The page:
Sharon McLennan is a post-doctoral fellow and lecturer in Development Studies at Massey University. Working with a team of researchers, her post-doctoral research investigates corporate community development initiatives in the Pacific. This is somewhat of a change from her PhD research, completed in 2012, which looked at the networking of small, volunteer organisations in Honduras. Fieldwork for this research involved online methods as well as more traditional qualitative fieldwork in the often chaotic environment of post-coup Honduras. Linking her PhD and post-PhD research together is an interest in new actors in development, and in contemporary development processes and globalisation.

    Litea Meo-Sewabu is lectures in the College of Health at Massey University, and was recently appointed as the Coordinator of the university's new Pacific Research and Policy Centre. Litea is towards the end of her PhD. Her research looks at the lay understanding of health and wellbeing amongst indigenous Fijian women in Fiji and New Zealand. Her research interests include the praxis of ethics processes within indigenous populations, community development in Pacific communities and notions of empowerment within Indigenous population groups.

    Warwick Murray is Professor of Human Geography and Development Studies at Victoria University of Wellington. Warwick's research delves into the fields of development and economic geography, focusing especially on Chile and Latin America, as well as the Pacific Islands. His guitar, banjo or ukulele tend to accompany him on field research trips. He is the author of the textbook Geographies of Globalization, and from 2002 to 2010, he was the main editor of Asia Pacific Viewpoint. In addition to his penchant for keeping a tidy office, he is also known for singing and playing original songs in class about academic material, allegedly including, “I can't believe it's not on Wikipedia”.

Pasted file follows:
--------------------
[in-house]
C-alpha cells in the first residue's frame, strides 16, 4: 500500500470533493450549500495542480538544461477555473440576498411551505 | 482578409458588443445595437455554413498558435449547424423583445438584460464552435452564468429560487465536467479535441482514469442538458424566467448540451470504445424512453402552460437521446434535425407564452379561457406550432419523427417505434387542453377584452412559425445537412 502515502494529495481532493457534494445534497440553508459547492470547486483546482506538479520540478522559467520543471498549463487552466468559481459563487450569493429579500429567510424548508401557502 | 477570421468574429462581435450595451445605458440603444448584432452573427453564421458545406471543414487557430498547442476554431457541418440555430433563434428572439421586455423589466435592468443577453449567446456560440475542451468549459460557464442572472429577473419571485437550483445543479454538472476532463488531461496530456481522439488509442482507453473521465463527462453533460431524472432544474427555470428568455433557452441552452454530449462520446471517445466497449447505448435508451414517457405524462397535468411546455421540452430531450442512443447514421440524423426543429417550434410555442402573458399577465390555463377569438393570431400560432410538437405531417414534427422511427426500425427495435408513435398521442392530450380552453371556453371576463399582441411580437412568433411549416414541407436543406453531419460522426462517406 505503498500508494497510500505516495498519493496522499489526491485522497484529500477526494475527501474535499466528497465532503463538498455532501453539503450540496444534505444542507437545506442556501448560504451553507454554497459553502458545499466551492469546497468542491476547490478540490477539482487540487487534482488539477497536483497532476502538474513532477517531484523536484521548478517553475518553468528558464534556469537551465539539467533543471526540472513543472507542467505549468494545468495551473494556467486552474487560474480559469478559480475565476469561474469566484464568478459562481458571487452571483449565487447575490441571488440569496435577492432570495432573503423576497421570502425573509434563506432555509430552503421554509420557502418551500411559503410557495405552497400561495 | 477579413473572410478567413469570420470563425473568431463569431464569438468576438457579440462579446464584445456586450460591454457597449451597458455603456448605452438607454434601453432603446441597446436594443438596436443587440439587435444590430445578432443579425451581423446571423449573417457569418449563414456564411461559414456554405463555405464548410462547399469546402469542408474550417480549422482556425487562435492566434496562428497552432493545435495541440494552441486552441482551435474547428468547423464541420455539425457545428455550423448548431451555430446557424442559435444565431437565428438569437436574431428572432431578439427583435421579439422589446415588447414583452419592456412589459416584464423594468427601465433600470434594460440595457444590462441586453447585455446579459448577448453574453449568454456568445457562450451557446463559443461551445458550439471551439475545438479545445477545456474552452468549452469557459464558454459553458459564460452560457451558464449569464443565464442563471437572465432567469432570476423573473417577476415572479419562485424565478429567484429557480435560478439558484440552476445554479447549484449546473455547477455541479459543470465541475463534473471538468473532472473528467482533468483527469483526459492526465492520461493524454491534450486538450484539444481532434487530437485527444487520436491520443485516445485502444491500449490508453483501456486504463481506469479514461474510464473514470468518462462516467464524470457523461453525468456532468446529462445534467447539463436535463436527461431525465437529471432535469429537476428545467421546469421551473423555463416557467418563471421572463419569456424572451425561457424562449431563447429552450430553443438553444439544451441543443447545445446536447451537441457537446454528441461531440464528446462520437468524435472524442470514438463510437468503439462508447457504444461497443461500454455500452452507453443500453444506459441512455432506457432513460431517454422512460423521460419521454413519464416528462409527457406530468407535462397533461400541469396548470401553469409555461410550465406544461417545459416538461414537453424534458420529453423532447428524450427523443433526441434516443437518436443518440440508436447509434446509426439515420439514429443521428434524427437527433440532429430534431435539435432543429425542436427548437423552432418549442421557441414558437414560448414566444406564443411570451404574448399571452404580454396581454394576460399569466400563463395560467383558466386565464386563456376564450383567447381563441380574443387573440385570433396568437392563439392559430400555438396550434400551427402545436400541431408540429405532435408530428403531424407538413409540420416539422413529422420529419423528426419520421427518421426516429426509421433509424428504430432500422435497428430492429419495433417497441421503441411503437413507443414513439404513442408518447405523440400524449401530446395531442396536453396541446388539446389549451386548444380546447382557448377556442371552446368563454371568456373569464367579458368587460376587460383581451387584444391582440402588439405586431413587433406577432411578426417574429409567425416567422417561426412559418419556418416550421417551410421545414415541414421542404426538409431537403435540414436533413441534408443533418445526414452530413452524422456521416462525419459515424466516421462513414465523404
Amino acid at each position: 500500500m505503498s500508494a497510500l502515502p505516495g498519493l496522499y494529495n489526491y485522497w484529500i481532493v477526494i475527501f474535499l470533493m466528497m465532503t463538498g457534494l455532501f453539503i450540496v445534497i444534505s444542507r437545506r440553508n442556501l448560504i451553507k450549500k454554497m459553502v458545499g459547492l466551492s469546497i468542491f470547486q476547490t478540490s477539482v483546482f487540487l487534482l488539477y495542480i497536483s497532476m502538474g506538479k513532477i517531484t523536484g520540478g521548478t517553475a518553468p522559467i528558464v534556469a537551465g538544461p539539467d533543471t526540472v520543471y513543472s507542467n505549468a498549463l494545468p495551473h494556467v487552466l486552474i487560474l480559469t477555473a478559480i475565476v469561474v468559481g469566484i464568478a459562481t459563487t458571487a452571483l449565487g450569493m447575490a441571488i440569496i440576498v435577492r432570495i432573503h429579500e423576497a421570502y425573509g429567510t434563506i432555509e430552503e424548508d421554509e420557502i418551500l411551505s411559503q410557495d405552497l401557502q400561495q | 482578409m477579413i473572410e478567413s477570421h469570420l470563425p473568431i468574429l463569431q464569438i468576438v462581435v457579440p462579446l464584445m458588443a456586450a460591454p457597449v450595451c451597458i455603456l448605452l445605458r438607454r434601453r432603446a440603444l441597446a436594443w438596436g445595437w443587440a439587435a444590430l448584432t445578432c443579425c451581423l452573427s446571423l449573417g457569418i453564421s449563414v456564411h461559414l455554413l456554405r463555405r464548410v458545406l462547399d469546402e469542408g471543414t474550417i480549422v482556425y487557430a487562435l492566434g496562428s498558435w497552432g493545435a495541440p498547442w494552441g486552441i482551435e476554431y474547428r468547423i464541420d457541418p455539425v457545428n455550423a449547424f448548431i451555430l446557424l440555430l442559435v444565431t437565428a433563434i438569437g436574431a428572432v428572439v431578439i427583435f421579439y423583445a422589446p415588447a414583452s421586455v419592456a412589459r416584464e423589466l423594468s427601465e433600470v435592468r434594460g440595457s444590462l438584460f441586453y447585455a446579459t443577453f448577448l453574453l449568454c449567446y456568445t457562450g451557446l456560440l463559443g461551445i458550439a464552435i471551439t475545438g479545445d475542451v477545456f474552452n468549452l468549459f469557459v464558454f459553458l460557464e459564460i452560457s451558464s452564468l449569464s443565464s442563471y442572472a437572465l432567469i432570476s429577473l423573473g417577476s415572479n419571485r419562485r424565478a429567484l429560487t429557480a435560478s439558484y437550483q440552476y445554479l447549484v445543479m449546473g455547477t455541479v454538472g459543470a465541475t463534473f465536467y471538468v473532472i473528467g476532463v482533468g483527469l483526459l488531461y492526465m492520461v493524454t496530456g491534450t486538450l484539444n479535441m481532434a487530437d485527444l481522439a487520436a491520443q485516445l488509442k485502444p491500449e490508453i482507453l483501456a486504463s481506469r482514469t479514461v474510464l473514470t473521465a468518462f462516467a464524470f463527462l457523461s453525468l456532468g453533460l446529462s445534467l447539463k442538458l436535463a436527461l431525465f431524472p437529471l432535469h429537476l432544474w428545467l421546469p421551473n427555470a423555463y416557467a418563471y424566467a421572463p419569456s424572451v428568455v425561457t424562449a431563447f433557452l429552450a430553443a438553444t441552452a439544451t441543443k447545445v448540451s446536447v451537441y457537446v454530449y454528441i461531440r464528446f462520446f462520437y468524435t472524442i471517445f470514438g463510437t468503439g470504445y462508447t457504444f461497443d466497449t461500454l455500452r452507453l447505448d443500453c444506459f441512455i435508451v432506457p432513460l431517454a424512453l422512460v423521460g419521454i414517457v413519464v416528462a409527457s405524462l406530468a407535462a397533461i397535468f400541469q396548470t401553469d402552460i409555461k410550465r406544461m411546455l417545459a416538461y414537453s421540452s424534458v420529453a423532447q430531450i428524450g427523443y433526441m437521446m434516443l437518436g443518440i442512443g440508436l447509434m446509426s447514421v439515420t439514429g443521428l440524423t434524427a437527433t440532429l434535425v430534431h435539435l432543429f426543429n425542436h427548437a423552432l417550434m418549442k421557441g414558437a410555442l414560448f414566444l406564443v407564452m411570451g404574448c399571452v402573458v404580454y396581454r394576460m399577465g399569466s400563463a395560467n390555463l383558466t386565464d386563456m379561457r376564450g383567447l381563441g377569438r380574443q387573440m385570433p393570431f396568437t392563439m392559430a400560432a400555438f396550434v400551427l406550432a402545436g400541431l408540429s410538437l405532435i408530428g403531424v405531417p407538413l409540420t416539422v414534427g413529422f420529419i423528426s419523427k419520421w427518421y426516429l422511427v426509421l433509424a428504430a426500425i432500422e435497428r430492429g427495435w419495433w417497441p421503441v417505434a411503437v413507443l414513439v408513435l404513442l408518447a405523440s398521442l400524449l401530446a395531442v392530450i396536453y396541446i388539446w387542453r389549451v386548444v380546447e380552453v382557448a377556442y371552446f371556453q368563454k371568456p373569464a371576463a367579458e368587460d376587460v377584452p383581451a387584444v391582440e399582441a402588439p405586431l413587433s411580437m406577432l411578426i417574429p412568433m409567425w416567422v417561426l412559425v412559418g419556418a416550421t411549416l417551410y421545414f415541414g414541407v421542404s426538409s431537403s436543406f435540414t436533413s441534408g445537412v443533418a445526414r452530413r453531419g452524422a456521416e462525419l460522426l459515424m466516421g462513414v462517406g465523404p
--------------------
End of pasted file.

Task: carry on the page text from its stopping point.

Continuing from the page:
Barbara Nowak is an anthropologist who has done extensive research among Hma' Btsisi' in Malaysia since 1980. She was trained at the State University of New York at Buffalo, and later became a lecturer at Grinnell College, USA and at Massey University, New Zealand. She was also based at National University of Singapore for two years, working as a Senior Research Fellow in the Asia Research Institute. As a consequence of her research with Btsisi', she has became involved in a cross-national study examining the local socioeconomic and environmental impact of the oil palm industry, at both the small holder as well as multi-national producer level. Research on this topic has taken her to Southeast Asia and Central America.

    John Overton is a geographer who teaches Development Studies at Victoria University of Wellington in New Zealand. Over the years he has conducted research in Kenya, the Pacific Islands, Southeast Asia and Latin America. His main research interests have been in the area of rural change, specifically aspects such as land tenure, agricultural change and rural development projects. More recently, he has engaged in a major project of aid and sovereignty in the Pacific Islands and he has also maintained an interest in the global wine industry and the issue of geographical indications in commodity chains.

    Gerard Prinsen currently works as a lecturer at Massey University, New Zealand, after an earlier career in development work in several African countries; often as a manager, sometimes as a trainer or evaluator, and mostly around education and health services. His on-going research and consultancy work concentrates on the sovereignty of sub-national or small polities in Africa and the Pacific, and he explores the upscaling and quantification of participatory methods for policy-making and research.